Association of Menopausal Hormone Therapy with Breast Cancer Incidence and Mortality during Long-term Follow-up of the Women's Health Initiative Randomized Clinical Trials

Rowan T. Chlebowski, Garnet L. Anderson, Aaron K. Aragaki, Joann E. Manson, Marcia L. Stefanick, Kathy Pan, Wendy Barrington, Lewis H. Kuller, Michael S. Simon, Dorothy Lane, Karen C. Johnson, Thomas E. Rohan, Margery L.S. Gass, Jane A. Cauley, Electra D. Paskett, Maryam Sattari, Ross L. Prentice

Research output: Contribution to journalArticlepeer-review

6 Scopus citations

Abstract

Importance: The influence of menopausal hormone therapy on breast cancer remains unsettled with discordant findings from observational studies and randomized clinical trials. Objective: To assess the association of prior randomized use of estrogen plus progestin or prior randomized use of estrogen alone with breast cancer incidence and mortality in the Women's Health Initiative clinical trials. Design, Setting, and Participants: Long-term follow-up of 2 placebo-controlled randomized clinical trials that involved 27347 postmenopausal women aged 50 through 79 years with no prior breast cancer and negative baseline screening mammogram. Women were enrolled at 40 US centers from 1993 to 1998 with follow-up through December 31, 2017. Interventions: In the trial involving 16608 women with a uterus, 8506 were randomized to receive 0.625 mg/d of conjugated equine estrogen (CEE) plus 2.5 mg/d of medroxyprogesterone acetate (MPA) and 8102, placebo. In the trial involving 10739 women with prior hysterectomy, 5310 were randomized to receive 0.625 mg/d of CEE alone and 5429, placebo. The CEE-plus-MPA trial was stopped in 2002 after 5.6 years' median intervention duration, and the CEE-only trial was stopped in 2004 after 7.2 years' median intervention duration. Main Outcomes and Measures: The primary outcome was breast cancer incidence (protocol prespecified primary monitoring outcome for harm) and secondary outcomes were deaths from breast cancer and deaths after breast cancer. Results: Among 27347 postmenopausal women who were randomized in both trials (baseline mean [SD] age, 63.4 years [7.2 years]), after more than 20 years of median cumulative follow-up, mortality information was available for more than 98%. CEE alone compared with placebo among 10739 women with a prior hysterectomy was associated with statistically significantly lower breast cancer incidence with 238 cases (annualized rate, 0.30%) vs 296 cases (annualized rate, 0.37%; hazard ratio [HR], 0.78; 95% CI, 0.65-0.93; P =.005) and was associated with statistically significantly lower breast cancer mortality with 30 deaths (annualized mortality rate, 0.031%) vs 46 deaths (annualized mortality rate, 0.046%; HR, 0.60; 95% CI, 0.37-0.97; P =.04). In contrast, CEE plus MPA compared with placebo among 16608 women with a uterus was associated with statistically significantly higher breast cancer incidence with 584 cases (annualized rate, 0.45%) vs 447 cases (annualized rate, 0.36%; HR, 1.28; 95% CI, 1.13-1.45; P <.001) and no significant difference in breast cancer mortality with 71 deaths (annualized mortality rate, 0.045%) vs 53 deaths (annualized mortality rate, 0.035%; HR, 1.35; 95% CI, 0.94-1.95; P=.11). Conclusions and Relevance: In this long-term follow-up study of 2 randomized trials, prior randomized use of CEE alone, compared with placebo, among women who had a previous hysterectomy, was significantly associated with lower breast cancer incidence and lower breast cancer mortality, whereas prior randomized use of CEE plus MPA, compared with placebo, among women who had an intact uterus, was significantly associated with a higher breast cancer incidence but no significant difference in breast cancer mortality..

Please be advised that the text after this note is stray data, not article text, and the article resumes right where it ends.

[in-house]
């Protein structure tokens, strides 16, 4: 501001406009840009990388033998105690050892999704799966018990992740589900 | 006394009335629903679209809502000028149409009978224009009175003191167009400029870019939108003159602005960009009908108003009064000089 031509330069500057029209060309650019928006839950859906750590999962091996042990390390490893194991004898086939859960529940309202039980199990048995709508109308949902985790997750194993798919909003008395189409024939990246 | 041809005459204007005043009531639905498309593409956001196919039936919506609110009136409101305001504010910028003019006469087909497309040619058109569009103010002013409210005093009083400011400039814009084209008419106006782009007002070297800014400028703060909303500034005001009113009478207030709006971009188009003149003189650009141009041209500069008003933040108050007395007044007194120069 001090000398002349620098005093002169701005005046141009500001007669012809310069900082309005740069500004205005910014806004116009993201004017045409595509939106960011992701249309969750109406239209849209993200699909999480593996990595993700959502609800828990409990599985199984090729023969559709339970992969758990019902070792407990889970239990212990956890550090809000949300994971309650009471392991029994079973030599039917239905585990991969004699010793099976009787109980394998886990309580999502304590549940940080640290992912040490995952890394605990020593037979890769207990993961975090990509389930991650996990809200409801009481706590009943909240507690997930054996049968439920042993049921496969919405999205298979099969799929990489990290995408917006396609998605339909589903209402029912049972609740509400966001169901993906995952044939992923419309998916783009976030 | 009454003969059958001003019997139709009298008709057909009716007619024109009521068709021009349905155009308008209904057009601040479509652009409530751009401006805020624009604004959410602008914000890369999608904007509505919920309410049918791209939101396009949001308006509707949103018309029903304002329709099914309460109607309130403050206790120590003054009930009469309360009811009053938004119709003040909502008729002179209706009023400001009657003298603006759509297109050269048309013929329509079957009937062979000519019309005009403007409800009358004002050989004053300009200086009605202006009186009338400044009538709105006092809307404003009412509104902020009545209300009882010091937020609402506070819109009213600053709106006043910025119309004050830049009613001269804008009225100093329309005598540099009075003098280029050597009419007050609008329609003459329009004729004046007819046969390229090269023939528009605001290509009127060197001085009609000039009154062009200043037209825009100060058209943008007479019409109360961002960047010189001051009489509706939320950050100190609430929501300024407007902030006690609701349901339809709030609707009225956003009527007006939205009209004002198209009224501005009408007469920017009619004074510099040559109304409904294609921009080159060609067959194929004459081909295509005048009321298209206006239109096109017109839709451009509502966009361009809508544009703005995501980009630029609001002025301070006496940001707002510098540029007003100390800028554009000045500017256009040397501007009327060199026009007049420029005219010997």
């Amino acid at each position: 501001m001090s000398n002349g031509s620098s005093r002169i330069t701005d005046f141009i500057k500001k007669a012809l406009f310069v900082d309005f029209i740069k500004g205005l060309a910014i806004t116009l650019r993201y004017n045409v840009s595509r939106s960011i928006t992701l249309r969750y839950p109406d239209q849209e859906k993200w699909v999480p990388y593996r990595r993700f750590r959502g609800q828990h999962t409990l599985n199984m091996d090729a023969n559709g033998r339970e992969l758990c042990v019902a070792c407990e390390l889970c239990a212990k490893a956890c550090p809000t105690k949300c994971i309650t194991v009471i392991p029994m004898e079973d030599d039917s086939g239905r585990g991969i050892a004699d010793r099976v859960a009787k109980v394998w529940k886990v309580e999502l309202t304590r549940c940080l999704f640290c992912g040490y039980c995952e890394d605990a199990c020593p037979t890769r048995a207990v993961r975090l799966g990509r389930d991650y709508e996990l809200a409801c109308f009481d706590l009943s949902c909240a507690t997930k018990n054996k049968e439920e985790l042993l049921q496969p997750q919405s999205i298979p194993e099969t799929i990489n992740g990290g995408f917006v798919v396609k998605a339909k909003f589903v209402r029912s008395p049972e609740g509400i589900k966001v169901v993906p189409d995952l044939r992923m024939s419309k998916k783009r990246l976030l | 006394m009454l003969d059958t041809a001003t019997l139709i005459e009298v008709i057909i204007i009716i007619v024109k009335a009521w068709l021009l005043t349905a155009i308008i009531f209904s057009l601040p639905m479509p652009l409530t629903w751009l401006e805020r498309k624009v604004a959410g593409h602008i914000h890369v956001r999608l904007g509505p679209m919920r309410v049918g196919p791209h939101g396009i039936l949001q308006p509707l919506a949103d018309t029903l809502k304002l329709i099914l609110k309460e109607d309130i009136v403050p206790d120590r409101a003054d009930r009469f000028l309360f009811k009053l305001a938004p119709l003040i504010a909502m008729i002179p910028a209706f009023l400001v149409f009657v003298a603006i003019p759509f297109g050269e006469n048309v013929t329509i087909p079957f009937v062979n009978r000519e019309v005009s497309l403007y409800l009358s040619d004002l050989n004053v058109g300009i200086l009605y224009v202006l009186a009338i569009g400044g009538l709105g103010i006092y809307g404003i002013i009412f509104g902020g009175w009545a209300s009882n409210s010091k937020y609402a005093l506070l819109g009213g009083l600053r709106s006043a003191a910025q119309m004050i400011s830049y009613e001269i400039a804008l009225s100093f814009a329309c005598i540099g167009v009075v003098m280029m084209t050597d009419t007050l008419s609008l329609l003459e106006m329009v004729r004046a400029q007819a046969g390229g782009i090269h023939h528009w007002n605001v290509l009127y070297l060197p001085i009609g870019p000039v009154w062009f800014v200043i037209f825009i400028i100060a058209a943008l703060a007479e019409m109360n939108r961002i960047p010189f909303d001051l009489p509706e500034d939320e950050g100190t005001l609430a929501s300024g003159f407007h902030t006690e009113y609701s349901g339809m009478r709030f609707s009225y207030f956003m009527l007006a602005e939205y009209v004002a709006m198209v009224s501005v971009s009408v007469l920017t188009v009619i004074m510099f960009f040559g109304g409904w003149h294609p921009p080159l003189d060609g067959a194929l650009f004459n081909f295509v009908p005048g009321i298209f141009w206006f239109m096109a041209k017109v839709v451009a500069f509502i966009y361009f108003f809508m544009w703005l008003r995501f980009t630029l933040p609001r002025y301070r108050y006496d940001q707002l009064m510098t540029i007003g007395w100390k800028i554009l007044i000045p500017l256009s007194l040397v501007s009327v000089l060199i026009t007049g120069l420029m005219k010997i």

Original languageEnglish (US)
Pages (from-to)369-380
Number of pages12
JournalJAMA - Journal of the American Medical Association
Volume324
Issue number4
DOIs
StatePublished - Jul 28 2020

ASJC Scopus subject areas

  • Medicine(all)

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